In the tradition of “Maus” and “Persepolis,” “March” tells the story of young African Americans who, like its author, rose up from the Jim Crow South to assert their human rights.
What do right-wing TV anchors think low-income people should eat? Not salmon, apparently.
“The United States of Energy” was a colorful series of lessons on the advantages of coal, aimed at 4th-graders—and sponsored by Big Coal. Here’s how educators and activists worked together to get it out of classrooms.
An influential study's failure to consider factors like poverty, race, and immigration concealed the fact that scores were improving.
The upcoming Academy Awards will recognize some of 2013’s best social justice-themed films. Here are some of our favorite past winners.
Devices we use every day are turning our personal data over to huge corporations. But can we win our privacy back?
For decades the myth of failing public schools justified industrial-scale testing and a privatization agenda. Now radical educators are bursting the bubble test, getting culturally relevant, and restoring justice to the classroom.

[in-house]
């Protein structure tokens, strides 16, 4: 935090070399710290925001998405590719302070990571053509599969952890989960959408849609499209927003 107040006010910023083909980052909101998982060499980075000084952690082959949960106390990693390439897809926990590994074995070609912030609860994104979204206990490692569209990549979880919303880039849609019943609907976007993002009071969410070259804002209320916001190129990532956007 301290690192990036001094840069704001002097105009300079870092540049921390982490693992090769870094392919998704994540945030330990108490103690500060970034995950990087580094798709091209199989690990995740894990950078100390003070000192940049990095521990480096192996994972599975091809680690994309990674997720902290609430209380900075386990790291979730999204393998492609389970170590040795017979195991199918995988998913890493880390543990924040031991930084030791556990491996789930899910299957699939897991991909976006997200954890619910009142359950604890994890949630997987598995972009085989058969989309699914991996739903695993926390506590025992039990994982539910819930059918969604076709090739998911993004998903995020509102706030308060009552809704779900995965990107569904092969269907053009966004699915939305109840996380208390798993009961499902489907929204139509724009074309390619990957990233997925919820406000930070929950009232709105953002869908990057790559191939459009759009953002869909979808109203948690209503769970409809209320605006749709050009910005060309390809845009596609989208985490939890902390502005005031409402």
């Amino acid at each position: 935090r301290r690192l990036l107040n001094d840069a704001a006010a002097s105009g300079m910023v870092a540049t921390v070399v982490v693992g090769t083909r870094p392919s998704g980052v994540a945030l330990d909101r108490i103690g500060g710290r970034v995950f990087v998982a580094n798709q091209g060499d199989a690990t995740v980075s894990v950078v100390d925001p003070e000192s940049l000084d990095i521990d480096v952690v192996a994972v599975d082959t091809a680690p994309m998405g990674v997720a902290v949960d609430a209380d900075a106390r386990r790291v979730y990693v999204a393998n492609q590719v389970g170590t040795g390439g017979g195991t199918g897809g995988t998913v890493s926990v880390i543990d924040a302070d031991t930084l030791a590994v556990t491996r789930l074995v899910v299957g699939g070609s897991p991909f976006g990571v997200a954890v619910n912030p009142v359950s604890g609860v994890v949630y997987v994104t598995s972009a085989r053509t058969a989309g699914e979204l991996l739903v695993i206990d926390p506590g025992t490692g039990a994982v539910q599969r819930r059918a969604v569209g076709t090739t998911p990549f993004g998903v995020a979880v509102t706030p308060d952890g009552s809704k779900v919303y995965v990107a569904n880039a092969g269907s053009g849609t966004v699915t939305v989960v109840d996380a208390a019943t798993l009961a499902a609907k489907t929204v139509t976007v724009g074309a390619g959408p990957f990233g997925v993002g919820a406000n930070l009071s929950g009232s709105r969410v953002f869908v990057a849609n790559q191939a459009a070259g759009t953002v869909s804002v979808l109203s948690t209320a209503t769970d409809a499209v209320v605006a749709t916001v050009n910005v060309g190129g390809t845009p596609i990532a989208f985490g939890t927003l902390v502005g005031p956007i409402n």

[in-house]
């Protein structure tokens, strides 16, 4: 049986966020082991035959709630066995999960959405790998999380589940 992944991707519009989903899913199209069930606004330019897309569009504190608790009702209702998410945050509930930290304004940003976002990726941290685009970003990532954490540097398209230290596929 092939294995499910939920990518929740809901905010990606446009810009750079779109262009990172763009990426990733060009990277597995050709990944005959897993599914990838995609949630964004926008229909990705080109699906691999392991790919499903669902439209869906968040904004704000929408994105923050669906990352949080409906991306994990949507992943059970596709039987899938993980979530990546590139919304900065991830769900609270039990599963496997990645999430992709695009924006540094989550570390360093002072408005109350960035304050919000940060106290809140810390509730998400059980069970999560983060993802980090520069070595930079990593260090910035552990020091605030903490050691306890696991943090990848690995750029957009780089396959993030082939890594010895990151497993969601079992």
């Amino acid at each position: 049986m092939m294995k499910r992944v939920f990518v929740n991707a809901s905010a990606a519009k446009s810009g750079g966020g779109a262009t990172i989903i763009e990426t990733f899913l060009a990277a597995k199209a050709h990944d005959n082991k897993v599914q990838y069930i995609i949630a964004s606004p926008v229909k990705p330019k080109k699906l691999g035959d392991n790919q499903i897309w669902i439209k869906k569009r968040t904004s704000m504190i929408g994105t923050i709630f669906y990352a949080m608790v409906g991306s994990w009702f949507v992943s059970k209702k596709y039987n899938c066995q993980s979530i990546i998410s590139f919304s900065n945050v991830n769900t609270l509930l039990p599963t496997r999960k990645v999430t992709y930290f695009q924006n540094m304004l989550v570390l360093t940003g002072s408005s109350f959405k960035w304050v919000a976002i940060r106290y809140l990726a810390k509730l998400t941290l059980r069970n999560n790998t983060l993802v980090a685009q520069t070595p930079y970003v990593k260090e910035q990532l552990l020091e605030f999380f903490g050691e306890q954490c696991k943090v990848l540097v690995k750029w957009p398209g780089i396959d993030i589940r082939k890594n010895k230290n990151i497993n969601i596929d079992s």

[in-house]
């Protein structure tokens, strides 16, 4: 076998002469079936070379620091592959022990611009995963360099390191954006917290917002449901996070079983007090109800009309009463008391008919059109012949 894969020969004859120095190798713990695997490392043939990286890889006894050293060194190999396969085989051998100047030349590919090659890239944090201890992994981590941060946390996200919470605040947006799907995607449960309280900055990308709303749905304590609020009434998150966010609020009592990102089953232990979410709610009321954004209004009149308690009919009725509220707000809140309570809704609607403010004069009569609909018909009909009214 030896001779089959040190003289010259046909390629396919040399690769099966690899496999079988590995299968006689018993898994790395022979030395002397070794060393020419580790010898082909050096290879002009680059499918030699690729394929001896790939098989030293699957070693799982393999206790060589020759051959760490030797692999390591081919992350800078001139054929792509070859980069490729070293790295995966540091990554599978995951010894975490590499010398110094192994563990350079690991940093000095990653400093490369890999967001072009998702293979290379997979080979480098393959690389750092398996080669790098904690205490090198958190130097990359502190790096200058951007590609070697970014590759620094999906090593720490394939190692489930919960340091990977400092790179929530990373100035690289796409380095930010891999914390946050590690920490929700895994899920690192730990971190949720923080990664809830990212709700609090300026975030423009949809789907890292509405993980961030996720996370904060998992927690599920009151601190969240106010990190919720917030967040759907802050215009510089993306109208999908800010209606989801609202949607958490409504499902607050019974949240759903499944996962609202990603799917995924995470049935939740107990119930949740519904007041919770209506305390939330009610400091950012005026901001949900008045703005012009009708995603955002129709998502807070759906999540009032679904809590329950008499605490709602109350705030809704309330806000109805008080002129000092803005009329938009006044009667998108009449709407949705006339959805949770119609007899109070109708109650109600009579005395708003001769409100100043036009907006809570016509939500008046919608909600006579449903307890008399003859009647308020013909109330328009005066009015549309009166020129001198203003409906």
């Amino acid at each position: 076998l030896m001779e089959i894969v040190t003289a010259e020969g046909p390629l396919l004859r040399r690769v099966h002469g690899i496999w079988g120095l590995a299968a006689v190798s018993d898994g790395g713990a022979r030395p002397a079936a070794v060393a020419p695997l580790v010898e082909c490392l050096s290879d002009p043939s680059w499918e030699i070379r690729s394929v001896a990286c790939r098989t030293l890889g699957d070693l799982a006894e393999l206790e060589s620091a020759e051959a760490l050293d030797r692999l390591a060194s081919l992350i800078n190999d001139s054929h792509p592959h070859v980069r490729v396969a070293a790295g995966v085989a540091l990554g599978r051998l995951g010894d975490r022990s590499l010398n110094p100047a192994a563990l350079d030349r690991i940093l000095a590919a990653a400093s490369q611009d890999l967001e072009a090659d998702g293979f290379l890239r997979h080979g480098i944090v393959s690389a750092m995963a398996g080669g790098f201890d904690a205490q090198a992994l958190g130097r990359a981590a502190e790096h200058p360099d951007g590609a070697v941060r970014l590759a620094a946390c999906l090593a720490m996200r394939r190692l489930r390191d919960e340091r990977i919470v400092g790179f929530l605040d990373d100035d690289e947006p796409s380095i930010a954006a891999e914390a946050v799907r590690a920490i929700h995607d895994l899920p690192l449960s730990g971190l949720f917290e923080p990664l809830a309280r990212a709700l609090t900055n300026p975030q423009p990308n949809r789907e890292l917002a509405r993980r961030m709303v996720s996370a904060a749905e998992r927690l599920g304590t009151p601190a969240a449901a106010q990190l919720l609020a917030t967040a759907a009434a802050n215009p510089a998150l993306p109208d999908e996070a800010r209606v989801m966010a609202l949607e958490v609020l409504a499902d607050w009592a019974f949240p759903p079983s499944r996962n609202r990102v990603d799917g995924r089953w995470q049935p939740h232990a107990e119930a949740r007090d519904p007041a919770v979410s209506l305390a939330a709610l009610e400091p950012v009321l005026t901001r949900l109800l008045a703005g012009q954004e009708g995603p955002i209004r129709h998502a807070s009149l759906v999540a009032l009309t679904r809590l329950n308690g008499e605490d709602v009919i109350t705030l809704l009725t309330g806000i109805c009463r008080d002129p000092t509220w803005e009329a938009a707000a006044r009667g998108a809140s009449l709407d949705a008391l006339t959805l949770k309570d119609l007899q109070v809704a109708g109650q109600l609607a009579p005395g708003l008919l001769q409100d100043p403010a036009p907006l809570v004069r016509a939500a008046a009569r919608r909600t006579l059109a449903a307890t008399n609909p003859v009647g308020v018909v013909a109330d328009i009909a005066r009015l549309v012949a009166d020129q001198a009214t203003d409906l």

Where’s the big money in privatization? Take it from the teachers.
A growing number of towns and cities have found a practical solution to homelessness through the construction of tiny-house villages—and housing officials are taking notice.
Gwendolyn Ferreti Manjarrez is an organizer with the Alabama Coalition for Immigrant Justice. Here, she speaks about the role of grassroots groups in the fight to roll back HB 56.
In 2013, 46 states introduced 237 bills designed to make voting easier, while restrictive measures were introduced in only 33.